Y La Bamba: Winter Skin
It feels to me that 2017 has been a year of division and anxiety. There is a list of hurts as far as the eye can see across our beautiful nation, so many conflicting identities seemingly held together in name only. Living into this tension is draining, and I rely on the camaraderie of music. Sometimes I look for songs that serve as fuel, propelling me to do all the good I can with what I have. But sometimes I just want—just need—a little solace, a way to acknowledge the world as it is and still offer hope for a better tomorrow.
Enter the syncretistic magic of Y La Bamba, the Portland, Oregon-based band headed by the incomparable Luz Elena Mendoza. The child of Michoacan parents who raised their daughter between the forests of Southern Oregon and the deserts of Southern California, Mendoza is no stranger to a life of intersecting identities. She brings both mariachi and bluegrass traditions together to create her own sound filled, now with longing, now with dancing, always with love like a force of nature.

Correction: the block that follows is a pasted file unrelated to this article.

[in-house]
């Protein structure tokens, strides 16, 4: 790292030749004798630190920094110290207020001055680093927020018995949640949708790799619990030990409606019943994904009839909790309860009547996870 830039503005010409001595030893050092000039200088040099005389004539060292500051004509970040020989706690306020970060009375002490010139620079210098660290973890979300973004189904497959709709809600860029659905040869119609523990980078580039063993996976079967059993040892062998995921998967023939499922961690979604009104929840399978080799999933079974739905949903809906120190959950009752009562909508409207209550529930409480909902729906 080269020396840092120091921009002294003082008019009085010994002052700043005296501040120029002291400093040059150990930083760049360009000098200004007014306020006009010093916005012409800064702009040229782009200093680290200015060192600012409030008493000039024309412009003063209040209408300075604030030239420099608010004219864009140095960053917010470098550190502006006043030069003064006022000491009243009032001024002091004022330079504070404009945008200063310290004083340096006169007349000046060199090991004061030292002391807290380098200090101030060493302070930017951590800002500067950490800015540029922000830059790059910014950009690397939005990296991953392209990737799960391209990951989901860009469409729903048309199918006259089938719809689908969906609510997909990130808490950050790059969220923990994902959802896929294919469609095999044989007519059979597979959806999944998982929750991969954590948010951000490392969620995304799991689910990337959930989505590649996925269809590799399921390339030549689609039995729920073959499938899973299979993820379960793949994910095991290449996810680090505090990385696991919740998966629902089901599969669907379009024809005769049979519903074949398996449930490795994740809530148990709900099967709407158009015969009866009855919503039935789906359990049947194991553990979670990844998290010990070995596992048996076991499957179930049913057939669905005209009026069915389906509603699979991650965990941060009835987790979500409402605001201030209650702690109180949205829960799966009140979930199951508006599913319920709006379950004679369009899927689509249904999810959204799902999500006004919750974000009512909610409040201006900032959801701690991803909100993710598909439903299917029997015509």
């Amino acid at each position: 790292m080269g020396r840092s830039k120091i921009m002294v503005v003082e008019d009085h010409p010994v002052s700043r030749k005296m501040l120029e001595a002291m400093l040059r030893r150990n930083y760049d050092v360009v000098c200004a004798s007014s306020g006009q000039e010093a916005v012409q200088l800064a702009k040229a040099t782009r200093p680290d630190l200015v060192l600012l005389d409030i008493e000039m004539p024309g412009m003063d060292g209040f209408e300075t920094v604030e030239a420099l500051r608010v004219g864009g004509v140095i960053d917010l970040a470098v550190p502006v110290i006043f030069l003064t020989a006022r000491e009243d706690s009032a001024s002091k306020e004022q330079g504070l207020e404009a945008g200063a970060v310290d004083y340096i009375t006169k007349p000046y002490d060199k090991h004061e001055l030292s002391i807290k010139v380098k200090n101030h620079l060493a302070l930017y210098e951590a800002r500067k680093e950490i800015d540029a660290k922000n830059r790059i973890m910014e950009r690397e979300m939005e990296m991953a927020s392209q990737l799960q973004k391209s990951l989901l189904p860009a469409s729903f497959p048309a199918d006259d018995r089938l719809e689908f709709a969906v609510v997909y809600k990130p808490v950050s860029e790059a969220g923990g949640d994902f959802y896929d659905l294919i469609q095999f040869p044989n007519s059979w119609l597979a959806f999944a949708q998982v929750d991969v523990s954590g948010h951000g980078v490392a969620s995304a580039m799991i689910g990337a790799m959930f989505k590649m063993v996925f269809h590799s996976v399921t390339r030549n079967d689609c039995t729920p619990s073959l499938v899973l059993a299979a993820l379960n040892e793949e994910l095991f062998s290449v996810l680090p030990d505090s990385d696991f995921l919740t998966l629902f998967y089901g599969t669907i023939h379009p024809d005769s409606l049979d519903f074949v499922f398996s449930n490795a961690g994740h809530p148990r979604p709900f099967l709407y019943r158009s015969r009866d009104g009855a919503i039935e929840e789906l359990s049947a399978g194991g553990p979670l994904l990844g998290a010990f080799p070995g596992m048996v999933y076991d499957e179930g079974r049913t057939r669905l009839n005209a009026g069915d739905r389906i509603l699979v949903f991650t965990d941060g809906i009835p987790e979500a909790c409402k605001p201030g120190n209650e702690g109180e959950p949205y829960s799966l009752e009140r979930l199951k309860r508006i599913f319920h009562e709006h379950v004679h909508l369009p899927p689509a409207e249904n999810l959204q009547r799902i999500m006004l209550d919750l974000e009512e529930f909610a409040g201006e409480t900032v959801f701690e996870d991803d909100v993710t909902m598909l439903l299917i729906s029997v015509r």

In “Winter Skin” from 2010’s Lupon, I hear her image of a fragile bridge suggested by the slow-step of a minor-key waltz. Mendoza’s voice cries out in a plea for a broken lullaby, and is answered by the eerie hum of a theremin. Strings, accordion, brass, and the chorus of bandmates all do their part to help warm her wind-chilled winter night.
Let’s build a couple fragile of bridges together
Let’s run across it and reach the sky
Let’s run across and meet the next hazel sunrise
It’s a sign of failure written all over these lonely skies
and our fortune has created time
Time of existing in a beginning
so today the sun refused to shine
Sing me to sleep
Oh my darling, your eyes
refused to catch my tear
Sing me to sleep
Winter is here.